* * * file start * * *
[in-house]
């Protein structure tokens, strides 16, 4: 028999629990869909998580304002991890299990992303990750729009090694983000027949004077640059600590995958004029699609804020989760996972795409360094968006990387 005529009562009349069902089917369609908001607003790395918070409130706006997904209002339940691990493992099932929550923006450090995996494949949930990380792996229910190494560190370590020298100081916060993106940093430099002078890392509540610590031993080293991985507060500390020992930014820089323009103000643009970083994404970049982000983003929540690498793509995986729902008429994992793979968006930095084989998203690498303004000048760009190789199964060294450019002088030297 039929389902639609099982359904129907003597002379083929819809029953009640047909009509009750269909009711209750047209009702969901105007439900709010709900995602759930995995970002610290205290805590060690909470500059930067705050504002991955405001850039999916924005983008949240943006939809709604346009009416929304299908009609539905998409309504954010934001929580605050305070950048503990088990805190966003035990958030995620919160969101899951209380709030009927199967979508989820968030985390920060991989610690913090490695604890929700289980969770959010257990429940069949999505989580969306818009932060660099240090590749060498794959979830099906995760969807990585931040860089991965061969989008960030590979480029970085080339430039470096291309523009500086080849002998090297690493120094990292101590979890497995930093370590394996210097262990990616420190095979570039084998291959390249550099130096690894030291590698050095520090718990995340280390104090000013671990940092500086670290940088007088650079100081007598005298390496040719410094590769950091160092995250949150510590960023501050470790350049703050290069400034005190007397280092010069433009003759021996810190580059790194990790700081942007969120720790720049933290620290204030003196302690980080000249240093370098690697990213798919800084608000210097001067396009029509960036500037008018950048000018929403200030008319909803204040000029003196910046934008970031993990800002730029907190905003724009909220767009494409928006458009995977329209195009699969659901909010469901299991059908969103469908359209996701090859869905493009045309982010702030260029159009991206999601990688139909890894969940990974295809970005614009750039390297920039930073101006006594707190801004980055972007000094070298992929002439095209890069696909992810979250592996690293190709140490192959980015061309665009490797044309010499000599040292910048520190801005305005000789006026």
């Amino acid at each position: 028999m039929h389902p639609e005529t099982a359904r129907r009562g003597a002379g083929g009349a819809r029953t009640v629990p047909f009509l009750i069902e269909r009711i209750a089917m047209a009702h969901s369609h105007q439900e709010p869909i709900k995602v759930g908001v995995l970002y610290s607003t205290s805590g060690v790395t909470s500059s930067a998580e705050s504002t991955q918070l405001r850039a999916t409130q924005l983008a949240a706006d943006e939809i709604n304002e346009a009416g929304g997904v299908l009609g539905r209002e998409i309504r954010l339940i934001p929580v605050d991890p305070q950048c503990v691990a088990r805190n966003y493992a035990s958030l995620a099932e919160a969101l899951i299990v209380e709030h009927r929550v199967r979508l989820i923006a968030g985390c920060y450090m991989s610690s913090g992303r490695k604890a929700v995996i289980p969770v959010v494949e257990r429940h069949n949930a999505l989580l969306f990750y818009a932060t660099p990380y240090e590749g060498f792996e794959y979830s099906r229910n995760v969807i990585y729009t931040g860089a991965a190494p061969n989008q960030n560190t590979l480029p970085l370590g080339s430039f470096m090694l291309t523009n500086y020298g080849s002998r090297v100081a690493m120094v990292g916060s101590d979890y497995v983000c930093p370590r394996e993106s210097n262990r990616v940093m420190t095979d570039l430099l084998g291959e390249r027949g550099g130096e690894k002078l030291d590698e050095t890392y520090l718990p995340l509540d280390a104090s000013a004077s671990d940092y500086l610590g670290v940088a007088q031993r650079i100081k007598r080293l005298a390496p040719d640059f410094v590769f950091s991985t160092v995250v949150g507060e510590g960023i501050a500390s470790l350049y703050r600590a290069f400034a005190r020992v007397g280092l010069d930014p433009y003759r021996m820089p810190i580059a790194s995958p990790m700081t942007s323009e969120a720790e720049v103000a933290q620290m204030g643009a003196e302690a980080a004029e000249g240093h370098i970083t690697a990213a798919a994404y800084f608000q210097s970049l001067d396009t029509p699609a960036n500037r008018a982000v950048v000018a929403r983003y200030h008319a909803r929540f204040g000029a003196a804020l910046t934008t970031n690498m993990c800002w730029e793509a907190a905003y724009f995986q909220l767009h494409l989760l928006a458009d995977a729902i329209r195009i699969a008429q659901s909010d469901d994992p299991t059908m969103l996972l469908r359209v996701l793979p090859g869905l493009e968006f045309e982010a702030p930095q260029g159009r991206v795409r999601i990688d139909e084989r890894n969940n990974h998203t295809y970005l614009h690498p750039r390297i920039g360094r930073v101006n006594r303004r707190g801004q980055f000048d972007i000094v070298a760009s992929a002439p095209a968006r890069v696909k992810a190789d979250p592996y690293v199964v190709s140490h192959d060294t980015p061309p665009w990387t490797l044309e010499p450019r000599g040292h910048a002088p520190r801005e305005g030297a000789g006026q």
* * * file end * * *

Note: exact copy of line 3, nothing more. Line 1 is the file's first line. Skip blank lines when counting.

């Amino acid at each position: 028999m039929h389902p639609e005529t099982a359904r129907r009562g003597a002379g083929g009349a819809r029953t009640v629990p047909f009509l009750i069902e269909r009711i209750a089917m047209a009702h969901s369609h105007q439900e709010p869909i709900k995602v759930g908001v995995l970002y610290s607003t205290s805590g060690v790395t909470s500059s930067a998580e705050s504002t991955q918070l405001r850039a999916t409130q924005l983008a949240a706006d943006e939809i709604n304002e346009a009416g929304g997904v299908l009609g539905r209002e998409i309504r954010l339940i934001p929580v605050d991890p305070q950048c503990v691990a088990r805190n966003y493992a035990s958030l995620a099932e919160a969101l899951i299990v209380e709030h009927r929550v199967r979508l989820i923006a968030g985390c920060y450090m991989s610690s913090g992303r490695k604890a929700v995996i289980p969770v959010v494949e257990r429940h069949n949930a999505l989580l969306f990750y818009a932060t660099p990380y240090e590749g060498f792996e794959y979830s099906r229910n995760v969807i990585y729009t931040g860089a991965a190494p061969n989008q960030n560190t590979l480029p970085l370590g080339s430039f470096m090694l291309t523009n500086y020298g080849s002998r090297v100081a690493m120094v990292g916060s101590d979890y497995v983000c930093p370590r394996e993106s210097n262990r990616v940093m420190t095979d570039l430099l084998g291959e390249r027949g550099g130096e690894k002078l030291d590698e050095t890392y520090l718990p995340l509540d280390a104090s000013a004077s671990d940092y500086l610590g670290v940088a007088q031993r650079i100081k007598r080293l005298a390496p040719d640059f410094v590769f950091s991985t160092v995250v949150g507060e510590g960023i501050a500390s470790l350049y703050r600590a290069f400034a005190r020992v007397g280092l010069d930014p433009y003759r021996m820089p810190i580059a790194s995958p990790m700081t942007s323009e969120a720790e720049v103000a933290q620290m204030g643009a003196e302690a980080a004029e000249g240093h370098i970083t690697a990213a798919a994404y800084f608000q210097s970049l001067d396009t029509p699609a960036n500037r008018a982000v950048v000018a929403r983003y200030h008319a909803r929540f204040g000029a003196a804020l910046t934008t970031n690498m993990c800002w730029e793509a907190a905003y724009f995986q909220l767009h494409l989760l928006a458009d995977a729902i329209r195009i699969a008429q659901s909010d469901d994992p299991t059908m969103l996972l469908r359209v996701l793979p090859g869905l493009e968006f045309e982010a702030p930095q260029g159009r991206v795409r999601i990688d139909e084989r890894n969940n990974h998203t295809y970005l614009h690498p750039r390297i920039g360094r930073v101006n006594r303004r707190g801004q980055f000048d972007i000094v070298a760009s992929a002439p095209a968006r890069v696909k992810a190789d979250p592996y690293v199964v190709s140490h192959d060294t980015p061309p665009w990387t490797l044309e010499p450019r000599g040292h910048a002088p520190r801005e305005g030297a000789g006026q």